PARENTS
06/11/2019 17:29 EDT | Updated 06/12/2019 13:53 EDT

Men Drink Breast Milk For Fitness Gains, But Does It Work?

Apparently it's ... common.

Westend61 via Getty Images
A lot of men think drinking breast milk will help them bulk up. (Disclaimer: the man in this stock image probably isn't drinking breast milk)

File this under “Yep, it’s a thing.”

Grown men are clamouring to drink breast milk, even seeking it out online. Apparently it’s common with some athletes and body builders, or with people who believe that the liquid gold has healing properties. Last year, one new mom reportedly made $6,000 selling hers to body builders and fetishists.

Yep, a lot of guys prefer breast milk for more sensual reasons. “My husband wants me to breastfeed him” is a common Google search term in some countries, the New York Times reports, and there used to be a bar in Tokyo where nursing moms would breastfeed patrons for $5,000 Yen, or about CAD$60, according to the Tokyo Reporter.

For those seeking it out for health reasons, proponents believe it will act as a super supplement to help them achieve the ideal physique, Fatherly pointed out in an article this June, but it’s not even a new trend. There are entire categories dedicated to men buying breast milk on sharing websites such as “Only the Breast.”

In fact, there are fulsome forums dedicated to the topic of drinking breast milk on BodyBuilding.com dating as far back as 2001.

 WATCH: this body builder swears by breast milk. Story continues below.

In a 2004 thread titled “Breast Milk = Ultimate Anabolic Food,” one user wondered if it was too “selfish” to get some breast milk from his wife.

“My son has nearly doubled his LBM in his first 3 months of life. do you think this will work for a grown-ass-man like me? i bet breast milk would rock as a bodybuilding supplement.. hmmm,”  he wrote.

“It gives me incredible energy I don’t get from other food and drinks,” A New Yorker named Anthony told The Cut in 2015.

“I felt like it was just extra and it couldn’t hurt,” body builder Jameson Ritenour told Fatherly this June, explaining that he takes whatever is left over from when his girlfriend nurses their children, and mixes a few ounces with his protein powders.

But ... can it hurt?

So, we’ve established dudes are drinking breast milk, sometimes for the titillation, but often for “gainz” (as they say in the body-building world), but ... should they be?

While breast milk is indeed touted as best for babies, experts have warned about the risks of using milk from online sources or informal donations. Earlier in June, Health Canada warned people of the potential health risks that come from buying or sharing unprocessed breast milk.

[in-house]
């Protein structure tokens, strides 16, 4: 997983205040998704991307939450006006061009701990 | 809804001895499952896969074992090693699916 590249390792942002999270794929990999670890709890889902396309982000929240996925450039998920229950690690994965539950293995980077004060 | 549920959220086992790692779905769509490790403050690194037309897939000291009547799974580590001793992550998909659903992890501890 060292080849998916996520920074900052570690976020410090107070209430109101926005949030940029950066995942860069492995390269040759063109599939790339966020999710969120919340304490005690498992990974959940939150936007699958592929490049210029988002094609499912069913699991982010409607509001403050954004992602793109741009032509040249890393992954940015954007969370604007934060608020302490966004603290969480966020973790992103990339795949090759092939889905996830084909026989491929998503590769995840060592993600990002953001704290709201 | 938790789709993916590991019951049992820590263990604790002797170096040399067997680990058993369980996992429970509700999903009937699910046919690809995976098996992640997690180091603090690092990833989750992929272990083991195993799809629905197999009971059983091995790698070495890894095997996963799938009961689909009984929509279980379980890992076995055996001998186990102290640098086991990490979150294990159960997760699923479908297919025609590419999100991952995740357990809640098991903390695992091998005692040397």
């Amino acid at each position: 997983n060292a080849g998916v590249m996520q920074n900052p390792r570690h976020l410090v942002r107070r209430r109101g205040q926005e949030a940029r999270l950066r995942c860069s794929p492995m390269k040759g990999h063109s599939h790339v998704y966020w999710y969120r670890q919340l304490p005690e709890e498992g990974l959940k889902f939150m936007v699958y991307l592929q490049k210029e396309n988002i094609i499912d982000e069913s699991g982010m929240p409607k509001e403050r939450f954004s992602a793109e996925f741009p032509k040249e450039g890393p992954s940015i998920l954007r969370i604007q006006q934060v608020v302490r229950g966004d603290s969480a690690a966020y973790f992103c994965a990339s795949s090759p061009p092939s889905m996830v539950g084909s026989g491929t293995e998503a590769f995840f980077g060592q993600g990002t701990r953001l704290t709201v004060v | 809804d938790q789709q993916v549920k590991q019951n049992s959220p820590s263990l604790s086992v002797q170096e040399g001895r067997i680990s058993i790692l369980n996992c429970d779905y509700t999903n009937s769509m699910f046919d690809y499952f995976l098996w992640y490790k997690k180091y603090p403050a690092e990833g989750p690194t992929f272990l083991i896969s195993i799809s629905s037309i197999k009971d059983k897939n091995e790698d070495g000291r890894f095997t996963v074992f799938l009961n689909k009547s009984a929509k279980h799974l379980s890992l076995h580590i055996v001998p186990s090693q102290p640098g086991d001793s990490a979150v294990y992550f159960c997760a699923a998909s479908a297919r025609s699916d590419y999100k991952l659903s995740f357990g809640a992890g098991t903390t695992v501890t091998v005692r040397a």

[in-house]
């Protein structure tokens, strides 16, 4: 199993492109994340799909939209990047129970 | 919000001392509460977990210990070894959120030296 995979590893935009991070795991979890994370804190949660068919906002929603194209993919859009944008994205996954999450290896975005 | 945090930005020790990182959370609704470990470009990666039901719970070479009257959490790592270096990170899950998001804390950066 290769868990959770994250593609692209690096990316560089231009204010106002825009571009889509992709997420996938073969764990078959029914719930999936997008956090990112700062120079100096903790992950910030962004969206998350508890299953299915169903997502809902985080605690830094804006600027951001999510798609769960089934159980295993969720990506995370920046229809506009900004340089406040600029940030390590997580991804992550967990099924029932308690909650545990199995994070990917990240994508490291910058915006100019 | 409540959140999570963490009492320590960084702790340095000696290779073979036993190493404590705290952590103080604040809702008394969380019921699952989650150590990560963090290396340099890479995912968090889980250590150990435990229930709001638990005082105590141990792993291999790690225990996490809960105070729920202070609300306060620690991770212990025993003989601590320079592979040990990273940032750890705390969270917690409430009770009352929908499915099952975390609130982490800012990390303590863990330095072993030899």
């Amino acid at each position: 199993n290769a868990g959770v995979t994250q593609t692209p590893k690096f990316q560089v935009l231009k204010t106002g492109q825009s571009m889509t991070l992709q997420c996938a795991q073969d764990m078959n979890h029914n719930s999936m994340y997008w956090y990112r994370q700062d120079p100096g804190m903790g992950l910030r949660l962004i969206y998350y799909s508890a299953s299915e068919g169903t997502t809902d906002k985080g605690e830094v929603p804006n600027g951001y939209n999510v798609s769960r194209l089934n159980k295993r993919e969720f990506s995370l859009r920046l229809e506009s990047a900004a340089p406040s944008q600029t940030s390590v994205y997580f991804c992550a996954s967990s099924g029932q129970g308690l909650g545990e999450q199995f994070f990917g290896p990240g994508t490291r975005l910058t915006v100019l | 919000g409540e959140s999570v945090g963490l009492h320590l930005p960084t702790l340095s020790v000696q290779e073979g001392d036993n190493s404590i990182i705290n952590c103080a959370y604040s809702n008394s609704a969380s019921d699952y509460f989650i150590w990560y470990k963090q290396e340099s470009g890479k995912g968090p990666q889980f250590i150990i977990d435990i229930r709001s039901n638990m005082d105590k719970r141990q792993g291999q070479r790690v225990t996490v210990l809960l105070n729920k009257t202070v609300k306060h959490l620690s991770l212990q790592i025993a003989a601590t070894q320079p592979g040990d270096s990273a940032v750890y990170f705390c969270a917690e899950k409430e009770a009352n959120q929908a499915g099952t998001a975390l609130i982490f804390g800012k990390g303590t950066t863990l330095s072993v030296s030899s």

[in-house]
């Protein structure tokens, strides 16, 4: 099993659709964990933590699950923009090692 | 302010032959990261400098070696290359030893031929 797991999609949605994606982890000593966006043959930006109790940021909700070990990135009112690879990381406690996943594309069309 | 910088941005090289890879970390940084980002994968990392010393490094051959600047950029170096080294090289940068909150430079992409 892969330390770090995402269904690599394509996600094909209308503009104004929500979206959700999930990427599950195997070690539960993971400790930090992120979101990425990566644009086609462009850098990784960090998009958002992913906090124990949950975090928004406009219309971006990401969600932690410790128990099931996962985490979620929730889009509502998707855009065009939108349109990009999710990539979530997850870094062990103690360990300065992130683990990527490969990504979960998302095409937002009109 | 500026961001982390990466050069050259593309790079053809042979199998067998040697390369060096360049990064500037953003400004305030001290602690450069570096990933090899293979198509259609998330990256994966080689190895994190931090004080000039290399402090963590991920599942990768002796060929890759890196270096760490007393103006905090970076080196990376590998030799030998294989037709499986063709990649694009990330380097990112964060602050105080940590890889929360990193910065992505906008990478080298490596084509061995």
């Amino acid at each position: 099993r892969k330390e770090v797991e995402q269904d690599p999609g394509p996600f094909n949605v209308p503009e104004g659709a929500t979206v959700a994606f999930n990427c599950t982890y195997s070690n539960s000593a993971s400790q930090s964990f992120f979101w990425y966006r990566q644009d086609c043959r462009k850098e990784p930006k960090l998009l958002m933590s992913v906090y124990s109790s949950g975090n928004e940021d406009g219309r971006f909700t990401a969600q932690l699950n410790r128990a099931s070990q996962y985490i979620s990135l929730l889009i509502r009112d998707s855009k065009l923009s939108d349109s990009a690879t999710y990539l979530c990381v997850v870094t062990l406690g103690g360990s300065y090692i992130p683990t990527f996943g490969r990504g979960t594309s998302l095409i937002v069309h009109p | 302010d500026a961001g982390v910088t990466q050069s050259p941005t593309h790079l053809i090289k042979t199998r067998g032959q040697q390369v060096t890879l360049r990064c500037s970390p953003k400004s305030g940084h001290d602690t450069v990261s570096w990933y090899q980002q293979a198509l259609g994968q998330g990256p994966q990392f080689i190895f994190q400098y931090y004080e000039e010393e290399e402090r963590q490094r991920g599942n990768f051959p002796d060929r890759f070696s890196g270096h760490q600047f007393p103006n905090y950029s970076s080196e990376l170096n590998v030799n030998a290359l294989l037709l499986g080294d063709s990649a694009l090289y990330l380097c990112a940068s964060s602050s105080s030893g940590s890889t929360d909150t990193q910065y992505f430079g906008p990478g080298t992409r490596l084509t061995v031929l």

“Human milk is a bodily fluid and can transmit substances, such as prescription and non-prescription drugs, and can be contaminated with viruses, such as HIV,” the agency said in a release.

Plus, it’s actually illegal to sell breast milk online, Health Canada previously told HuffPost Canada. When sold for the purpose of food, donor breast milk is regulated under the Food and Drugs Act, Health Canada notes on its website. 

by Sigi Kolbe via Getty Images
"This is the breast supplement I've ever tried!" ((Disclaimer: the man in this stock image also probably isn't drinking breast milk, but honestly, who even knows anymore.)

But, let’s say hypothetically an interested party is given breast milk from a consenting donor, such as your partner, and you’re well aware of that donor’s medical history and lifestyle factors (ie. they don’t have diseases and aren’t taking drugs that can be transmitted via the milk).

Is there actually any benefit, other than what we hear from the anecdotes of bros on the internet?

Breast milk is not especially great for adults

“I think the idea behind drinking breast milk for muscle growth is that it’s incredibly calorie and nutrient dense, and it has some additional healthy substances,” Brian St. Pierre, a sports dietitian with Precision Nutrition, told Men’s Health in 2015.

“Breast milk is designed to rapidly grow a human baby, so maybe people think a similar effect will happen to fully grown humans?”

But St. Pierre also points out that the average cup of breast milk contains about 170 calories (20 more than whole milk), 10 grams of fat, 16 carbs, and 2 grams of protein (which is five less than whole milk).

“When you actually look at the nutrition facts, that’s not a lot of protein for a grown man,” fitness expert Chris Ryan told Health.com last year.

He recommends men looking bulk up instead turn to whey protein, and adding extra weights to their workouts.

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